Pooches, owners turn up noses at newly renovated Leslieville dog park
Dog owners contributed $20K for improvements but some now say they're not good enough
A Leslieville dog park that pet owners contributed thousands of dollars to renovate is getting bad reviews, not only from some owners, but their dogs, as well.
"People in the dog walking community are extremely upset that their office space and the place where they exercise their dogs is pretty much useless now," said dog trainer Katie Reid.
The dog run, located at Dundas Street East and Greenwood Avenue, re-opened after about a month-long renovation last week.
It was originally made up of a crushed granite material that was prone to problems. There was a persistent smell of urine and, when the weather was dry, dogs would kick up giant clouds of dust. The park also suffered from poor drainage.
A number of residents banded together back 2012 and petitioned the city to re-surface the park, and kicked in about $20,000 of their own money to help with improvements.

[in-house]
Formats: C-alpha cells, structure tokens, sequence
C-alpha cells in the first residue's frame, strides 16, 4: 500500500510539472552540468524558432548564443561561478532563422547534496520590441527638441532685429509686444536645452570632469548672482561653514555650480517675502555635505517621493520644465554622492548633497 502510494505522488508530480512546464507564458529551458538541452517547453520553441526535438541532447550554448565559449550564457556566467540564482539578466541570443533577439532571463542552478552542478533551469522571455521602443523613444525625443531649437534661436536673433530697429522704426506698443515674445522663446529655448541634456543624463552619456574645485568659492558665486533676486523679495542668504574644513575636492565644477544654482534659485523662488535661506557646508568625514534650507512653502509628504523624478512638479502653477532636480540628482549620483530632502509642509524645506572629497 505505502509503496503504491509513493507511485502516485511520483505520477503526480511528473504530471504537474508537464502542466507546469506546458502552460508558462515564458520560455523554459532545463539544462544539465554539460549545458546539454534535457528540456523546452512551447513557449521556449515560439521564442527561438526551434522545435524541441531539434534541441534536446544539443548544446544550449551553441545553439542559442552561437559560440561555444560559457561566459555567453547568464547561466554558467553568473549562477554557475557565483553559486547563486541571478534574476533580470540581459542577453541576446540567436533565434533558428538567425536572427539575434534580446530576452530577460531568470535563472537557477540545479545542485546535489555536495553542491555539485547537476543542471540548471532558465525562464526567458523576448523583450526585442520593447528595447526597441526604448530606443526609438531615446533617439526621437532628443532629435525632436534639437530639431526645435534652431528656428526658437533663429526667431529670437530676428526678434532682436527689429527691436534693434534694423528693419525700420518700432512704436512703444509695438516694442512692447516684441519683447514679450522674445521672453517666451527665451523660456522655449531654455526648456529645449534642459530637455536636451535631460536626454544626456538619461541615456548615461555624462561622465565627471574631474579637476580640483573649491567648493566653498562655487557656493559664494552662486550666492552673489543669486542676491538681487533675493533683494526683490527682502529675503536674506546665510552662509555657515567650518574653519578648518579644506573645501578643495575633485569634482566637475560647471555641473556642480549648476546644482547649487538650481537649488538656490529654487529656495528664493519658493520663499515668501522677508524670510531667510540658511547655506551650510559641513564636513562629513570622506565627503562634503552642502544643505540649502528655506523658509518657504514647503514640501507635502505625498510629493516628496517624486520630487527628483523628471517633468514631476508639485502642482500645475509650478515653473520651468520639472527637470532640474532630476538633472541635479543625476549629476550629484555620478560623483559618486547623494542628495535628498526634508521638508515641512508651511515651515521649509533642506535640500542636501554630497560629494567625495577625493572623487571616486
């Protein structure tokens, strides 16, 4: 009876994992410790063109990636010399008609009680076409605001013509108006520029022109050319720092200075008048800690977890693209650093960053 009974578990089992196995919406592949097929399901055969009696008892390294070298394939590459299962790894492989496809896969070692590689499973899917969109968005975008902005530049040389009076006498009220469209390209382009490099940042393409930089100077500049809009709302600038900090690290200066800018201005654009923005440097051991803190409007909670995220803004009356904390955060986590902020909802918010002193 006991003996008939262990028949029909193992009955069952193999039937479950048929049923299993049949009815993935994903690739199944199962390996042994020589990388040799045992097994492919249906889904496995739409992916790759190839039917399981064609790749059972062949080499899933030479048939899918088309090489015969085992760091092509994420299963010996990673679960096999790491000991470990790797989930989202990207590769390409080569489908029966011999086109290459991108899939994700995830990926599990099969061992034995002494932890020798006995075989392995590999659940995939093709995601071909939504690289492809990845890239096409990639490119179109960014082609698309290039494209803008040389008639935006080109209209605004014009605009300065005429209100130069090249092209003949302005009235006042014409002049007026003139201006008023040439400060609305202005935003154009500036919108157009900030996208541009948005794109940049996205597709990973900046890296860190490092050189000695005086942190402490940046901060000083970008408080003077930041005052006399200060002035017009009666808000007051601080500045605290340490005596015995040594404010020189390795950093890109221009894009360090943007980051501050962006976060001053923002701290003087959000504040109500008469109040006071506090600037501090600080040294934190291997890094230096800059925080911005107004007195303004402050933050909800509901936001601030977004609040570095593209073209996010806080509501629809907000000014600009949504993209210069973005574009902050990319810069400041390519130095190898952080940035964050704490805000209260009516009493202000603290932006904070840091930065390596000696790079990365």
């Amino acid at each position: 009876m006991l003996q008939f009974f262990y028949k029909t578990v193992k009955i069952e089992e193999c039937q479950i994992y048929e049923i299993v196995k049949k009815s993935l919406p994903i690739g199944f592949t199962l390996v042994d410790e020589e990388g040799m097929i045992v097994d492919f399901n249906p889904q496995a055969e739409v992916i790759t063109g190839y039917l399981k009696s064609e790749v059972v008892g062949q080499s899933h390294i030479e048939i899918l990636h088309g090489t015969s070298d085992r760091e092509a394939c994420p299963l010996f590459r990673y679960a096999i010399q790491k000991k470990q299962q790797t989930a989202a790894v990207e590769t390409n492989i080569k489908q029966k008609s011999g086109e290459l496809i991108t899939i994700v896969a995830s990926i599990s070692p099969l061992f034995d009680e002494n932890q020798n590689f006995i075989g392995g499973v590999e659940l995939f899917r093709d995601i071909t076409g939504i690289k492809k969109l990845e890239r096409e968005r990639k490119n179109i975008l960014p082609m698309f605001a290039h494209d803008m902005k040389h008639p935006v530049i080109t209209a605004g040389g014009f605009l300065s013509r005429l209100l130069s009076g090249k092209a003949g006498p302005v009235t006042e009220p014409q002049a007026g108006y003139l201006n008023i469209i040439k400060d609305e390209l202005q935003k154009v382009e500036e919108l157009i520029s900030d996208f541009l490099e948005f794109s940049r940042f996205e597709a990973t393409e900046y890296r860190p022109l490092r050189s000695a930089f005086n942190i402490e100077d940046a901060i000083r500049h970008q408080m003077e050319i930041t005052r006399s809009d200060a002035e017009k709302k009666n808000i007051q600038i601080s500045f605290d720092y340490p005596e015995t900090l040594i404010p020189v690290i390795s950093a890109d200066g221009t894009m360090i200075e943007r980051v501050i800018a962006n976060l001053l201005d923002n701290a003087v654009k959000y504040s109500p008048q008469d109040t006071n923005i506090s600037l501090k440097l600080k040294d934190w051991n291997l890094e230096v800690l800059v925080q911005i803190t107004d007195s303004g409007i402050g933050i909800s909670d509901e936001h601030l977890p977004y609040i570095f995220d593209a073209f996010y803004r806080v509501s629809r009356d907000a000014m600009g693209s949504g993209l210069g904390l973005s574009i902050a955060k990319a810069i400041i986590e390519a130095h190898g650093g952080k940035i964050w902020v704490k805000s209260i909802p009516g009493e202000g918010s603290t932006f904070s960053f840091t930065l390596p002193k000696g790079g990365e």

Reid wanted the city to install cedar wood chips. Instead, the new ground is made up of pea gravel.
She says dogs no longer run freely on the surface and wishes the city had listened to people in the community.
"I felt like instead of it being a partnership ... I was battling my nemesis the entire time," Reid said.
The city's parks department says pea gravel is standard for dog parks.
Coun. Paula Fletcher, who represents Ward 30, Toronto Danforth, says she's heard several complaints about the new park.
"Getting it right is important to me," said Fletcher. "I'm a big champion for dogs having a great place to go."
Fletcher said several ground materials were tested before pea gravel was selected, though she couldn't say whether dogs were part of the trial process.
"It might be great for drainage, but not for play and fun times dogs like to have at the dog park, so we may have to change it."
Not all dog owners are against the park's new surface.
Dog walker David Schilling brings about six dogs to the dog run every day.
"I actually quite like it," he said. "The dogs don't run and play quite as hard. With the [new] ground they have to work that much harder, and burn off much more energy."